5. Brand builds trust = organic growth
When you own and operate the experience end-to-end, you can create a delightful and enduring brand while carving out a niche unique to you. Over time, this benefits you by attracting more customers organically, through word of mouth or simply brand recognition.
Many well-known D2C e-commerce companies pioneered the end-to-end approach, with a laser-focus on building great brands. Away’s* luggage is the centerpiece of an Insta-ready brand culture around travel. Dollar Shave Club* parlayed funny, memorable ads about razors into a digital brand for all men’s grooming products. Glossier (beauty/wellness) leveraged influencers to grow their brand via social media.
Nothing good comes easy
End-to-end operator businesses aren’t for everyone. They’re challenging to build because “you need to get good at many different things: software, hardware, design, consumer marketing, supply chain management, sales, partnerships, regulation, etc.” as Chris Dixon said.
As a founder seeking funding, you may find yourself needing to over-explain to VCs all the things you are investing in, and why those extra investments will pay off over time. However, when executed correctly, these upfront investments can result in dramatically better customer experiences, hard-to-replicate businesses, superlative economics, and category-defining brands – all of which can unlock significant value over time. The right investor will recognize when you have all these elements of success and help you unlock the company’s full potential.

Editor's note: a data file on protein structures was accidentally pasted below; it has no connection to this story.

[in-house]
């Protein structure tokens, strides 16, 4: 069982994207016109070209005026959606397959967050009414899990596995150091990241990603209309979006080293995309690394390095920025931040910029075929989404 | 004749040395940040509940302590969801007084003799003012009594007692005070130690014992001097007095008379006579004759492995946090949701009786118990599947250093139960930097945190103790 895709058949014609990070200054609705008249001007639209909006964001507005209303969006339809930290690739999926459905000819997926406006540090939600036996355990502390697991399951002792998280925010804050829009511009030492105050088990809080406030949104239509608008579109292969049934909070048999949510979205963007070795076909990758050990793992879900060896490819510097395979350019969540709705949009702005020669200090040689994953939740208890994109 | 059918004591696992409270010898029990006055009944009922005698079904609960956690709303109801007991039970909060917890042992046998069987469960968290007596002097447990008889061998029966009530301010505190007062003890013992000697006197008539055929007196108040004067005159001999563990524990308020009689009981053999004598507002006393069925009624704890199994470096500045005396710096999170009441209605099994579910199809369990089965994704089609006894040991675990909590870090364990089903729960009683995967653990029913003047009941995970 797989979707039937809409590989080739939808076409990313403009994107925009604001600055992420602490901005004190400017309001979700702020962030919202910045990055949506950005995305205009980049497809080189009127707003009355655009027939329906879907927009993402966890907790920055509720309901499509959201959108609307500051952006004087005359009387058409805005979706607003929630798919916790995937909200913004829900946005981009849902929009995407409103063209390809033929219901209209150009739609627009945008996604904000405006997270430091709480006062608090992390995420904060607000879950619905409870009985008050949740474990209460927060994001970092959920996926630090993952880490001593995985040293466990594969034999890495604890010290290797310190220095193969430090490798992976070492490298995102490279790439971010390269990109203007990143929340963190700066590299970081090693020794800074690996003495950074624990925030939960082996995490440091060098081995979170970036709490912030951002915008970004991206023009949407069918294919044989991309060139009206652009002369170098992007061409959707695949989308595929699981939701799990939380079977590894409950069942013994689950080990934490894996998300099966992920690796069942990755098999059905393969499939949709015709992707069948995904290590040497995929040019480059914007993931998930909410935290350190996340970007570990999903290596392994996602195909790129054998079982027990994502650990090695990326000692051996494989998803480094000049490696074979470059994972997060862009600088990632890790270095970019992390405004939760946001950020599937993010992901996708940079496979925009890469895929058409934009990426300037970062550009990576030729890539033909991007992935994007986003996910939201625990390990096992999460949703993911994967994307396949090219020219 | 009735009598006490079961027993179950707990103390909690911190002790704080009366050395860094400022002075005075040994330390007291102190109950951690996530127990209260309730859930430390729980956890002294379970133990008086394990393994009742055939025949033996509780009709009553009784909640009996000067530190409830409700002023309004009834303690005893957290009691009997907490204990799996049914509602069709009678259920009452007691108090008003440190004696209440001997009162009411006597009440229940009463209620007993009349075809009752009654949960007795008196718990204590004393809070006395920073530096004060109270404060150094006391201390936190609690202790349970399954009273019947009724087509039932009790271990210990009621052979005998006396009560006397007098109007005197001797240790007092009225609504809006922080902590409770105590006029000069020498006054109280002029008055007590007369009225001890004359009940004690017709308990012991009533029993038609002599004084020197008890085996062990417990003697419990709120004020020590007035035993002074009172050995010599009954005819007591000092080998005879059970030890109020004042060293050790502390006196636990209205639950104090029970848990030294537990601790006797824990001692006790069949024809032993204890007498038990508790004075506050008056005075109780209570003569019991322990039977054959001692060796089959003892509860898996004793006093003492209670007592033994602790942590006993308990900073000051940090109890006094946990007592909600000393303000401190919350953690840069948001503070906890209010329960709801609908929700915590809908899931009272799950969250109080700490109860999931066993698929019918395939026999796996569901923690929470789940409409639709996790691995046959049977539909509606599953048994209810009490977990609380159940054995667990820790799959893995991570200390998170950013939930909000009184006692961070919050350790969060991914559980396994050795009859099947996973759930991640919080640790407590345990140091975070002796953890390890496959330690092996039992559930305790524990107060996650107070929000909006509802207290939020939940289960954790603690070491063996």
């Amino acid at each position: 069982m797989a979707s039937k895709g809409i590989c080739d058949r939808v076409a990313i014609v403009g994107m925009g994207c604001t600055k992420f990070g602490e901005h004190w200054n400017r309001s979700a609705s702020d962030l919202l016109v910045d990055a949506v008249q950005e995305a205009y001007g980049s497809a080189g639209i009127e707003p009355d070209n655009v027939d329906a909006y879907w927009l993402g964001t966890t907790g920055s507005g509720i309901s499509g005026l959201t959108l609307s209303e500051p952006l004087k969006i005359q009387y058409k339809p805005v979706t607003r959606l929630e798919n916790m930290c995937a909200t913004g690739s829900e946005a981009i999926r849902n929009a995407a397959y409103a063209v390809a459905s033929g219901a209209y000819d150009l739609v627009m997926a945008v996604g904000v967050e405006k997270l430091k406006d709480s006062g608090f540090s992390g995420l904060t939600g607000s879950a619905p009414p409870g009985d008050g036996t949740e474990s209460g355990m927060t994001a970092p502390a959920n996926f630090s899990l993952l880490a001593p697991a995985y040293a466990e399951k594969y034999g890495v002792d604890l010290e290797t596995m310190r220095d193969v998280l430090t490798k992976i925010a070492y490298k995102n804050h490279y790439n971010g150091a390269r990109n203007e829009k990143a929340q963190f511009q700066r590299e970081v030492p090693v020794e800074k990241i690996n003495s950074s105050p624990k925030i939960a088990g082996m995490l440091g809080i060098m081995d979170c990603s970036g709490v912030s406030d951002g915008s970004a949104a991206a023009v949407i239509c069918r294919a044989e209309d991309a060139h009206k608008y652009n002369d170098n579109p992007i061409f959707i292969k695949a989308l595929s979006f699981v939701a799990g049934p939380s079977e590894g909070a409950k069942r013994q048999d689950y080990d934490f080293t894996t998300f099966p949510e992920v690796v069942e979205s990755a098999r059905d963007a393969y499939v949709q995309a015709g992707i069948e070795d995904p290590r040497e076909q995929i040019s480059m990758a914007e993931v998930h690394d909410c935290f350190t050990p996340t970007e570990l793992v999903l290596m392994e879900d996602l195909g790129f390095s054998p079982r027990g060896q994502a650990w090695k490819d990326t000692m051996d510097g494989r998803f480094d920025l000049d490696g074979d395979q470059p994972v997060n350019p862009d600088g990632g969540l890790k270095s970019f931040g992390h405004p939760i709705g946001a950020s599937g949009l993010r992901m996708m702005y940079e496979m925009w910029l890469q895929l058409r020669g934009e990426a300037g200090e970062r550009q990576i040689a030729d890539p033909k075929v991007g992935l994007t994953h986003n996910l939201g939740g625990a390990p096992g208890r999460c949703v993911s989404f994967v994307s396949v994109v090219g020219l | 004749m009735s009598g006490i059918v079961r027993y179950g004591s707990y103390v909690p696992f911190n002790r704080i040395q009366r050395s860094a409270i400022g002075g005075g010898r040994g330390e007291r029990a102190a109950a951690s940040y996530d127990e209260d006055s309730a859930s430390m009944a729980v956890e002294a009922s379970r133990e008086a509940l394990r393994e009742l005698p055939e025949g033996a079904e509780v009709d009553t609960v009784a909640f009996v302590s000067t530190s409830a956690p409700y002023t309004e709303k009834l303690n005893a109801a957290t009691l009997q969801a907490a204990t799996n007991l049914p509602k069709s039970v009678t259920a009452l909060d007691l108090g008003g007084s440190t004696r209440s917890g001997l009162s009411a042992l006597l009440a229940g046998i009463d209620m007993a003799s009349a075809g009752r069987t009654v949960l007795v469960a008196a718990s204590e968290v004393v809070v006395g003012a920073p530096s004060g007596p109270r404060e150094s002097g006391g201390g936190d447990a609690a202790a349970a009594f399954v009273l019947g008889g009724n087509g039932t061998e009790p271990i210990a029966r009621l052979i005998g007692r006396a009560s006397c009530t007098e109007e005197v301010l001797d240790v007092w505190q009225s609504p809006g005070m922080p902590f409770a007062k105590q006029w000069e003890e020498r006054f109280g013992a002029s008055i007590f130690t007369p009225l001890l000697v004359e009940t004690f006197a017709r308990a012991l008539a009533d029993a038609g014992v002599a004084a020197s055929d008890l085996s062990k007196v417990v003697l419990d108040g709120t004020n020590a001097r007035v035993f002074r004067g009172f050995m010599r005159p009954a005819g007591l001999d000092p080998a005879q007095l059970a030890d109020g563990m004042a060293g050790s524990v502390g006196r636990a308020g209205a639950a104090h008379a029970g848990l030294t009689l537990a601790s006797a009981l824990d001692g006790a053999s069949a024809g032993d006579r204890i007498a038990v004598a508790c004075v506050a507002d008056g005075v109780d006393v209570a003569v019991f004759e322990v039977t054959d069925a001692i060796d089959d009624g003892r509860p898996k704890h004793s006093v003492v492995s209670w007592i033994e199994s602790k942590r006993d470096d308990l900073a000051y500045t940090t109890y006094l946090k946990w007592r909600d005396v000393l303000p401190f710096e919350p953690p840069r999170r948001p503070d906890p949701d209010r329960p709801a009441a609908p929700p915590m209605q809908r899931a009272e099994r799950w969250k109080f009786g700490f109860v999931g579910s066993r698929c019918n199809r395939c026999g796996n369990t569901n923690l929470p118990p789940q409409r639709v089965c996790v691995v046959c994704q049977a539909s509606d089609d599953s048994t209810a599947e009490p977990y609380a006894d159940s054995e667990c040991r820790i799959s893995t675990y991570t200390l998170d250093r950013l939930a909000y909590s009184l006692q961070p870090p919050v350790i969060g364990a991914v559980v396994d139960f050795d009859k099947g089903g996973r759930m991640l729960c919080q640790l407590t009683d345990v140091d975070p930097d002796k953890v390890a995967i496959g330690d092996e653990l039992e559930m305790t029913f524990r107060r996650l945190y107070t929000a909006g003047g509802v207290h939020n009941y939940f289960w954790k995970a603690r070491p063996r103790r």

Battery Ventures provides investment advisory services solely to privately offered funds. Battery Ventures neither solicits nor makes its services available to the public or other advisory clients. For more information about Battery Ventures’ potential financing capabilities for prospective portfolio companies, please refer to our website.
*Denotes a past or present Battery portfolio company. For a full list of all Battery investments, please click here. Investments identified above are for illustrative purposes only. No assumptions should be made that any investments identified above were or will be profitable. It should not be assumed that recommendations in the future will be profitable or equal the performance of the companies identified above.
Content obtained from third-party sources, although believed to be reliable, has not been independently verified as to its accuracy or completeness and cannot be guaranteed. Battery Ventures has no obligation to update, modify or amend the content of this post nor notify its readers in the event that any information, opinion, projection, forecast or estimate included, changes or subsequently becomes inaccurate.